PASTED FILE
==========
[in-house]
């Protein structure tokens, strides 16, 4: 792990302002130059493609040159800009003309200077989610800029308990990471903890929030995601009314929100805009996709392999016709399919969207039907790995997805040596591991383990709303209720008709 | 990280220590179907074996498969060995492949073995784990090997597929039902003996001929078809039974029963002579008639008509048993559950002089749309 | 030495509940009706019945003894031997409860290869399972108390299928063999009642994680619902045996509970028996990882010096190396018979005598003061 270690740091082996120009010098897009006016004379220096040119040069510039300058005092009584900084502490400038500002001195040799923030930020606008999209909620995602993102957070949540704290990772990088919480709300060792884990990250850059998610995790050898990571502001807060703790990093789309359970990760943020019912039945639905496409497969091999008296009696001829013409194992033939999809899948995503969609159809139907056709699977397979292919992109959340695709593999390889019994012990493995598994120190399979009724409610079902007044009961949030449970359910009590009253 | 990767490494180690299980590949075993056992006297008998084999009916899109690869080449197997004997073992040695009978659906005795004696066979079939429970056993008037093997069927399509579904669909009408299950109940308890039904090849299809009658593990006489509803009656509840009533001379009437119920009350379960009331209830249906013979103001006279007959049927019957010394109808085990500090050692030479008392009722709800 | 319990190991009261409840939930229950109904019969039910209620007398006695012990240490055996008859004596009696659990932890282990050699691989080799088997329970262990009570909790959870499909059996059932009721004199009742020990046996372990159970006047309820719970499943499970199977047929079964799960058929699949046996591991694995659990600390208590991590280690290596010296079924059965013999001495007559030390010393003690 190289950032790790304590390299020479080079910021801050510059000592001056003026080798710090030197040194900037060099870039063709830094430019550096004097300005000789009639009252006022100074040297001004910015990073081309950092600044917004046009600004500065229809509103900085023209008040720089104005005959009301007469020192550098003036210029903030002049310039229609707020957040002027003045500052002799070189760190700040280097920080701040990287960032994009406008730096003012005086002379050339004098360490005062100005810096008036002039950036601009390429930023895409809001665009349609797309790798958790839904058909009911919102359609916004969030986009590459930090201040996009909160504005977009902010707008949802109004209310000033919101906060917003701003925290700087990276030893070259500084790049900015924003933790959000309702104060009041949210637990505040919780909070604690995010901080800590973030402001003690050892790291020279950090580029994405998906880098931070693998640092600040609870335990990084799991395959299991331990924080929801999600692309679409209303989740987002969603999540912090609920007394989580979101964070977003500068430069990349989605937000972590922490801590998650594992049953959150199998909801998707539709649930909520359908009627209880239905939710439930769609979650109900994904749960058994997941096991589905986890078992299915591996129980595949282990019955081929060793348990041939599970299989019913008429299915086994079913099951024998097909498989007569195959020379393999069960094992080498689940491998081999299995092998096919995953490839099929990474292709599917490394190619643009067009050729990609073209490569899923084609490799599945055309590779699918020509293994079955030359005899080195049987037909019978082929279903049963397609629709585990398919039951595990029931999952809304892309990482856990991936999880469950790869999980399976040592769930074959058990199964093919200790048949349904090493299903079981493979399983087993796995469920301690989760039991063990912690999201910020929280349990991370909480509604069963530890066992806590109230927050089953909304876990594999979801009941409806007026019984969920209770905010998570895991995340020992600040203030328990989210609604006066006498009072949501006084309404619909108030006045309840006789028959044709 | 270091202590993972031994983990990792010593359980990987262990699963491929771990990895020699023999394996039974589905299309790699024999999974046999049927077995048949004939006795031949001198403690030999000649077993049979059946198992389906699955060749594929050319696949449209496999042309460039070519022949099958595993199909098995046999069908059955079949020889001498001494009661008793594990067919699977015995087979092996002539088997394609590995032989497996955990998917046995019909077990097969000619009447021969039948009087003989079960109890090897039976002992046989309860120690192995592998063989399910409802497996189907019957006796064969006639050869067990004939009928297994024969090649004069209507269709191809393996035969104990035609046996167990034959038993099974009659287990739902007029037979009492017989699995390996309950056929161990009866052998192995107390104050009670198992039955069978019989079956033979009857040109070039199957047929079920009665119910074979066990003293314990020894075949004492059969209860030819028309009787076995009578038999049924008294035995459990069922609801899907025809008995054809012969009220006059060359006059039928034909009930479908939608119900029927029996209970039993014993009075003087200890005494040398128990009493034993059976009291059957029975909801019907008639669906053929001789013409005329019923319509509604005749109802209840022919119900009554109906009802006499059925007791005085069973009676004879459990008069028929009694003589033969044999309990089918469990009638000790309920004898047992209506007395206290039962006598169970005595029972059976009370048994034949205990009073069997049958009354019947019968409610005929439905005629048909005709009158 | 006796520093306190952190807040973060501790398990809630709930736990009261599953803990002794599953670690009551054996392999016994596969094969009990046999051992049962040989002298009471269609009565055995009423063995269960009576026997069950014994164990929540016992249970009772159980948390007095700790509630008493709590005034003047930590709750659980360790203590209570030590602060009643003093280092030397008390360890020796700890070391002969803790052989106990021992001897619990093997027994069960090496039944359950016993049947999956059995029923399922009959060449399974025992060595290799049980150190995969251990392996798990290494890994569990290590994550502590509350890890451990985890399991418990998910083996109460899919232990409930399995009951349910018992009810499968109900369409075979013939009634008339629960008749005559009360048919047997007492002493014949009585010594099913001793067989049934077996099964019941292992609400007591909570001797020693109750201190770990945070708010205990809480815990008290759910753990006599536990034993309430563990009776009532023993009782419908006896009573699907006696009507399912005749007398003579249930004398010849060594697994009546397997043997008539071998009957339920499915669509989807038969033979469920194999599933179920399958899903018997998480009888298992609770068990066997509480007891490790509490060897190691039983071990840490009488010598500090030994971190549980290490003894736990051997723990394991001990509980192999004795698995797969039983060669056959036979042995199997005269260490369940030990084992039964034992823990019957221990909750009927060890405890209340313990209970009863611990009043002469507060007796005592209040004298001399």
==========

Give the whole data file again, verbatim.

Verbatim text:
[in-house]
């Protein structure tokens, strides 16, 4: 792990302002130059493609040159800009003309200077989610800029308990990471903890929030995601009314929100805009996709392999016709399919969207039907790995997805040596591991383990709303209720008709 | 990280220590179907074996498969060995492949073995784990090997597929039902003996001929078809039974029963002579008639008509048993559950002089749309 | 030495509940009706019945003894031997409860290869399972108390299928063999009642994680619902045996509970028996990882010096190396018979005598003061 270690740091082996120009010098897009006016004379220096040119040069510039300058005092009584900084502490400038500002001195040799923030930020606008999209909620995602993102957070949540704290990772990088919480709300060792884990990250850059998610995790050898990571502001807060703790990093789309359970990760943020019912039945639905496409497969091999008296009696001829013409194992033939999809899948995503969609159809139907056709699977397979292919992109959340695709593999390889019994012990493995598994120190399979009724409610079902007044009961949030449970359910009590009253 | 990767490494180690299980590949075993056992006297008998084999009916899109690869080449197997004997073992040695009978659906005795004696066979079939429970056993008037093997069927399509579904669909009408299950109940308890039904090849299809009658593990006489509803009656509840009533001379009437119920009350379960009331209830249906013979103001006279007959049927019957010394109808085990500090050692030479008392009722709800 | 319990190991009261409840939930229950109904019969039910209620007398006695012990240490055996008859004596009696659990932890282990050699691989080799088997329970262990009570909790959870499909059996059932009721004199009742020990046996372990159970006047309820719970499943499970199977047929079964799960058929699949046996591991694995659990600390208590991590280690290596010296079924059965013999001495007559030390010393003690 190289950032790790304590390299020479080079910021801050510059000592001056003026080798710090030197040194900037060099870039063709830094430019550096004097300005000789009639009252006022100074040297001004910015990073081309950092600044917004046009600004500065229809509103900085023209008040720089104005005959009301007469020192550098003036210029903030002049310039229609707020957040002027003045500052002799070189760190700040280097920080701040990287960032994009406008730096003012005086002379050339004098360490005062100005810096008036002039950036601009390429930023895409809001665009349609797309790798958790839904058909009911919102359609916004969030986009590459930090201040996009909160504005977009902010707008949802109004209310000033919101906060917003701003925290700087990276030893070259500084790049900015924003933790959000309702104060009041949210637990505040919780909070604690995010901080800590973030402001003690050892790291020279950090580029994405998906880098931070693998640092600040609870335990990084799991395959299991331990924080929801999600692309679409209303989740987002969603999540912090609920007394989580979101964070977003500068430069990349989605937000972590922490801590998650594992049953959150199998909801998707539709649930909520359908009627209880239905939710439930769609979650109900994904749960058994997941096991589905986890078992299915591996129980595949282990019955081929060793348990041939599970299989019913008429299915086994079913099951024998097909498989007569195959020379393999069960094992080498689940491998081999299995092998096919995953490839099929990474292709599917490394190619643009067009050729990609073209490569899923084609490799599945055309590779699918020509293994079955030359005899080195049987037909019978082929279903049963397609629709585990398919039951595990029931999952809304892309990482856990991936999880469950790869999980399976040592769930074959058990199964093919200790048949349904090493299903079981493979399983087993796995469920301690989760039991063990912690999201910020929280349990991370909480509604069963530890066992806590109230927050089953909304876990594999979801009941409806007026019984969920209770905010998570895991995340020992600040203030328990989210609604006066006498009072949501006084309404619909108030006045309840006789028959044709 | 270091202590993972031994983990990792010593359980990987262990699963491929771990990895020699023999394996039974589905299309790699024999999974046999049927077995048949004939006795031949001198403690030999000649077993049979059946198992389906699955060749594929050319696949449209496999042309460039070519022949099958595993199909098995046999069908059955079949020889001498001494009661008793594990067919699977015995087979092996002539088997394609590995032989497996955990998917046995019909077990097969000619009447021969039948009087003989079960109890090897039976002992046989309860120690192995592998063989399910409802497996189907019957006796064969006639050869067990004939009928297994024969090649004069209507269709191809393996035969104990035609046996167990034959038993099974009659287990739902007029037979009492017989699995390996309950056929161990009866052998192995107390104050009670198992039955069978019989079956033979009857040109070039199957047929079920009665119910074979066990003293314990020894075949004492059969209860030819028309009787076995009578038999049924008294035995459990069922609801899907025809008995054809012969009220006059060359006059039928034909009930479908939608119900029927029996209970039993014993009075003087200890005494040398128990009493034993059976009291059957029975909801019907008639669906053929001789013409005329019923319509509604005749109802209840022919119900009554109906009802006499059925007791005085069973009676004879459990008069028929009694003589033969044999309990089918469990009638000790309920004898047992209506007395206290039962006598169970005595029972059976009370048994034949205990009073069997049958009354019947019968409610005929439905005629048909005709009158 | 006796520093306190952190807040973060501790398990809630709930736990009261599953803990002794599953670690009551054996392999016994596969094969009990046999051992049962040989002298009471269609009565055995009423063995269960009576026997069950014994164990929540016992249970009772159980948390007095700790509630008493709590005034003047930590709750659980360790203590209570030590602060009643003093280092030397008390360890020796700890070391002969803790052989106990021992001897619990093997027994069960090496039944359950016993049947999956059995029923399922009959060449399974025992060595290799049980150190995969251990392996798990290494890994569990290590994550502590509350890890451990985890399991418990998910083996109460899919232990409930399995009951349910018992009810499968109900369409075979013939009634008339629960008749005559009360048919047997007492002493014949009585010594099913001793067989049934077996099964019941292992609400007591909570001797020693109750201190770990945070708010205990809480815990008290759910753990006599536990034993309430563990009776009532023993009782419908006896009573699907006696009507399912005749007398003579249930004398010849060594697994009546397997043997008539071998009957339920499915669509989807038969033979469920194999599933179920399958899903018997998480009888298992609770068990066997509480007891490790509490060897190691039983071990840490009488010598500090030994971190549980290490003894736990051997723990394991001990509980192999004795698995797969039983060669056959036979042995199997005269260490369940030990084992039964034992823990019957221990909750009927060890405890209340313990209970009863611990009043002469507060007796005592209040004298001399």